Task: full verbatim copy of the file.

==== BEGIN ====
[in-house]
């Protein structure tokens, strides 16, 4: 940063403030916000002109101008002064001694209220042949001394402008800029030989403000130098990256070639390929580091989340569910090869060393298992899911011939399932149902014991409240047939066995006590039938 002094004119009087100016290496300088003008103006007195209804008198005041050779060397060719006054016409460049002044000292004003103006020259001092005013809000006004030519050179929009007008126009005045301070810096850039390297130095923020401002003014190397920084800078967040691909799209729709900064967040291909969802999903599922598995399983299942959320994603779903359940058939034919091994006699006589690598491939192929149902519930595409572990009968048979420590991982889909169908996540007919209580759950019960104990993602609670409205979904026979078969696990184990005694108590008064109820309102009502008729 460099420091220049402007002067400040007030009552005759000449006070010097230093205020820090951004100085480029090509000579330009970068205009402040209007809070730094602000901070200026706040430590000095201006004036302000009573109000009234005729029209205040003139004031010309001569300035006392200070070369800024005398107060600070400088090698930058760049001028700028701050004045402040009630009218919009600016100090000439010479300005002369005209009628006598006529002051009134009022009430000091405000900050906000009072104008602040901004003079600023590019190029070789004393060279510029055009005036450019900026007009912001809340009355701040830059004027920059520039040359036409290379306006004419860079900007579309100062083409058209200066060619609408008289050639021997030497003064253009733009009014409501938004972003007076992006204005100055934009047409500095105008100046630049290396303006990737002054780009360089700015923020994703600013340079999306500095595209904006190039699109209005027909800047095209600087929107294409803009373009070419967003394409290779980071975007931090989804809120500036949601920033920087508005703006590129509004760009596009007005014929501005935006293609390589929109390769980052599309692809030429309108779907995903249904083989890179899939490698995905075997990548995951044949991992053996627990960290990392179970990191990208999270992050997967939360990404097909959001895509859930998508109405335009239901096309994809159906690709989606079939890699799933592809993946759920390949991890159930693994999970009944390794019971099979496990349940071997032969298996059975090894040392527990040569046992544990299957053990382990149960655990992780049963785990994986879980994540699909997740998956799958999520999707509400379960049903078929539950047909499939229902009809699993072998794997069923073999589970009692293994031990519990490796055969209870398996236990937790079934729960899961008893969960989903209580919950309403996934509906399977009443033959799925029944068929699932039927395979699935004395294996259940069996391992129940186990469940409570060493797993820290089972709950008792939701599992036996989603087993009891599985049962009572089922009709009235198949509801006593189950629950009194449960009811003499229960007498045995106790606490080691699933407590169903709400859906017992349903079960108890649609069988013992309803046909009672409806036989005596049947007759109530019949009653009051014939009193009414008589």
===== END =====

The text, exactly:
[in-house]
């Protein structure tokens, strides 16, 4: 940063403030916000002109101008002064001694209220042949001394402008800029030989403000130098990256070639390929580091989340569910090869060393298992899911011939399932149902014991409240047939066995006590039938 002094004119009087100016290496300088003008103006007195209804008198005041050779060397060719006054016409460049002044000292004003103006020259001092005013809000006004030519050179929009007008126009005045301070810096850039390297130095923020401002003014190397920084800078967040691909799209729709900064967040291909969802999903599922598995399983299942959320994603779903359940058939034919091994006699006589690598491939192929149902519930595409572990009968048979420590991982889909169908996540007919209580759950019960104990993602609670409205979904026979078969696990184990005694108590008064109820309102009502008729 460099420091220049402007002067400040007030009552005759000449006070010097230093205020820090951004100085480029090509000579330009970068205009402040209007809070730094602000901070200026706040430590000095201006004036302000009573109000009234005729029209205040003139004031010309001569300035006392200070070369800024005398107060600070400088090698930058760049001028700028701050004045402040009630009218919009600016100090000439010479300005002369005209009628006598006529002051009134009022009430000091405000900050906000009072104008602040901004003079600023590019190029070789004393060279510029055009005036450019900026007009912001809340009355701040830059004027920059520039040359036409290379306006004419860079900007579309100062083409058209200066060619609408008289050639021997030497003064253009733009009014409501938004972003007076992006204005100055934009047409500095105008100046630049290396303006990737002054780009360089700015923020994703600013340079999306500095595209904006190039699109209005027909800047095209600087929107294409803009373009070419967003394409290779980071975007931090989804809120500036949601920033920087508005703006590129509004760009596009007005014929501005935006293609390589929109390769980052599309692809030429309108779907995903249904083989890179899939490698995905075997990548995951044949991992053996627990960290990392179970990191990208999270992050997967939360990404097909959001895509859930998508109405335009239901096309994809159906690709989606079939890699799933592809993946759920390949991890159930693994999970009944390794019971099979496990349940071997032969298996059975090894040392527990040569046992544990299957053990382990149960655990992780049963785990994986879980994540699909997740998956799958999520999707509400379960049903078929539950047909499939229902009809699993072998794997069923073999589970009692293994031990519990490796055969209870398996236990937790079934729960899961008893969960989903209580919950309403996934509906399977009443033959799925029944068929699932039927395979699935004395294996259940069996391992129940186990469940409570060493797993820290089972709950008792939701599992036996989603087993009891599985049962009572089922009709009235198949509801006593189950629950009194449960009811003499229960007498045995106790606490080691699933407590169903709400859906017992349903079960108890649609069988013992309803046909009672409806036989005596049947007759109530019949009653009051014939009193009414008589």